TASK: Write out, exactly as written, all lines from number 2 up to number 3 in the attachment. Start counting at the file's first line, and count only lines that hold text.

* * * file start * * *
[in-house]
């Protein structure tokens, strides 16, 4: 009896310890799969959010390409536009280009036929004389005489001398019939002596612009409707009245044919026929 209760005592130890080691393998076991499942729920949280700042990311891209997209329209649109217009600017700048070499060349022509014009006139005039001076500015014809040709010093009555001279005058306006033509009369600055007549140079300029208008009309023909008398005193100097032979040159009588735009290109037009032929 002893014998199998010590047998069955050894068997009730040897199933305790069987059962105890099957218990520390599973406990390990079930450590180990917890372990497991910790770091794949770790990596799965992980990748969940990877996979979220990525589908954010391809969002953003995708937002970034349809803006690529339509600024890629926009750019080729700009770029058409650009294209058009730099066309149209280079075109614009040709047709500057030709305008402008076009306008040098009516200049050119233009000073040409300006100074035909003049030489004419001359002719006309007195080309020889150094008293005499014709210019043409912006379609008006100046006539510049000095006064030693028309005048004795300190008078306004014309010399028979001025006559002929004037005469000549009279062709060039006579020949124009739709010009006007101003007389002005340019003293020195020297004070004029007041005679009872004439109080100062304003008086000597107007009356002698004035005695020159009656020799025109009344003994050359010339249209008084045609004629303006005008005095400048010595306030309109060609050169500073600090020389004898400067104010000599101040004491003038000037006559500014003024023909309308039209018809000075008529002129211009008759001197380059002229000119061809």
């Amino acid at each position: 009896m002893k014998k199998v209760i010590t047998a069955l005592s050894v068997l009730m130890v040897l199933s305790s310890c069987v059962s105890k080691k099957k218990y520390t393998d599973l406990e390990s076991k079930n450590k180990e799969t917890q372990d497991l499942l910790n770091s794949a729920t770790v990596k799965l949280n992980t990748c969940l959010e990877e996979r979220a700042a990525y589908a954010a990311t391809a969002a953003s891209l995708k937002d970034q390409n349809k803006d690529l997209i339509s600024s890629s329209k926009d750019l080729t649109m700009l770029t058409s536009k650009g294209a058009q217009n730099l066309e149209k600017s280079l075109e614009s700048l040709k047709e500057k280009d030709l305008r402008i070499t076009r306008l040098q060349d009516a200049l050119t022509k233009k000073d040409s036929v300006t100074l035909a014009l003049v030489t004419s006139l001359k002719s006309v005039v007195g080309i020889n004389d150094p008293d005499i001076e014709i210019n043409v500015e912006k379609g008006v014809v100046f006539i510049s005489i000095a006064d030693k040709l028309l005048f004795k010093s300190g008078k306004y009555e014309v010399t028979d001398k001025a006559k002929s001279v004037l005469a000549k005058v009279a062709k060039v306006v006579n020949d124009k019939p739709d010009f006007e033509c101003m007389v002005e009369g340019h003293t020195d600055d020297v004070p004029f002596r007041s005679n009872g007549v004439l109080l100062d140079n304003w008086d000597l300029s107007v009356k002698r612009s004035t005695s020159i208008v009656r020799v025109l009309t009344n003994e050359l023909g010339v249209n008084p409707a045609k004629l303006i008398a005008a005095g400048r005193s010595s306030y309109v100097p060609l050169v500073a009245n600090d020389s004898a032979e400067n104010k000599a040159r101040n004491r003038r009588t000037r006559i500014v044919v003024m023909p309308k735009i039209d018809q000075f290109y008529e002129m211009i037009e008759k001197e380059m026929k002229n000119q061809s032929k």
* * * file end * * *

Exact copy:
């Protein structure tokens, strides 16, 4: 009896310890799969959010390409536009280009036929004389005489001398019939002596612009409707009245044919026929 209760005592130890080691393998076991499942729920949280700042990311891209997209329209649109217009600017700048070499060349022509014009006139005039001076500015014809040709010093009555001279005058306006033509009369600055007549140079300029208008009309023909008398005193100097032979040159009588735009290109037009032929 002893014998199998010590047998069955050894068997009730040897199933305790069987059962105890099957218990520390599973406990390990079930450590180990917890372990497991910790770091794949770790990596799965992980990748969940990877996979979220990525589908954010391809969002953003995708937002970034349809803006690529339509600024890629926009750019080729700009770029058409650009294209058009730099066309149209280079075109614009040709047709500057030709305008402008076009306008040098009516200049050119233009000073040409300006100074035909003049030489004419001359002719006309007195080309020889150094008293005499014709210019043409912006379609008006100046006539510049000095006064030693028309005048004795300190008078306004014309010399028979001025006559002929004037005469000549009279062709060039006579020949124009739709010009006007101003007389002005340019003293020195020297004070004029007041005679009872004439109080100062304003008086000597107007009356002698004035005695020159009656020799025109009344003994050359010339249209008084045609004629303006005008005095400048010595306030309109060609050169500073600090020389004898400067104010000599101040004491003038000037006559500014003024023909309308039209018809000075008529002129211009008759001197380059002229000119061809």
């Amino acid at each position: 009896m002893k014998k199998v209760i010590t047998a069955l005592s050894v068997l009730m130890v040897l199933s305790s310890c069987v059962s105890k080691k099957k218990y520390t393998d599973l406990e390990s076991k079930n450590k180990e799969t917890q372990d497991l499942l910790n770091s794949a729920t770790v990596k799965l949280n992980t990748c969940l959010e990877e996979r979220a700042a990525y589908a954010a990311t391809a969002a953003s891209l995708k937002d970034q390409n349809k803006d690529l997209i339509s600024s890629s329209k926009d750019l080729t649109m700009l770029t058409s536009k650009g294209a058009q217009n730099l066309e149209k600017s280079l075109e614009s700048l040709k047709e500057k280009d030709l305008r402008i070499t076009r306008l040098q060349d009516a200049l050119t022509k233009k000073d040409s036929v300006t100074l035909a014009l003049v030489t004419s006139l001359k002719s006309v005039v007195g080309i020889n004389d150094p008293d005499i001076e014709i210019n043409v500015e912006k379609g008006v014809v100046f006539i510049s005489i000095a006064d030693k040709l028309l005048f004795k010093s300190g008078k306004y009555e014309v010399t028979d001398k001025a006559k002929s001279v004037l005469a000549k005058v009279a062709k060039v306006v006579n020949d124009k019939p739709d010009f006007e033509c101003m007389v002005e009369g340019h003293t020195d600055d020297v004070p004029f002596r007041s005679n009872g007549v004439l109080l100062d140079n304003w008086d000597l300029s107007v009356k002698r612009s004035t005695s020159i208008v009656r020799v025109l009309t009344n003994e050359l023909g010339v249209n008084p409707a045609k004629l303006i008398a005008a005095g400048r005193s010595s306030y309109v100097p060609l050169v500073a009245n600090d020389s004898a032979e400067n104010k000599a040159r101040n004491r003038r009588t000037r006559i500014v044919v003024m023909p309308k735009i039209d018809q000075f290109y008529e002129m211009i037009e008759k001197e380059m026929k002229n000119q061809s032929k």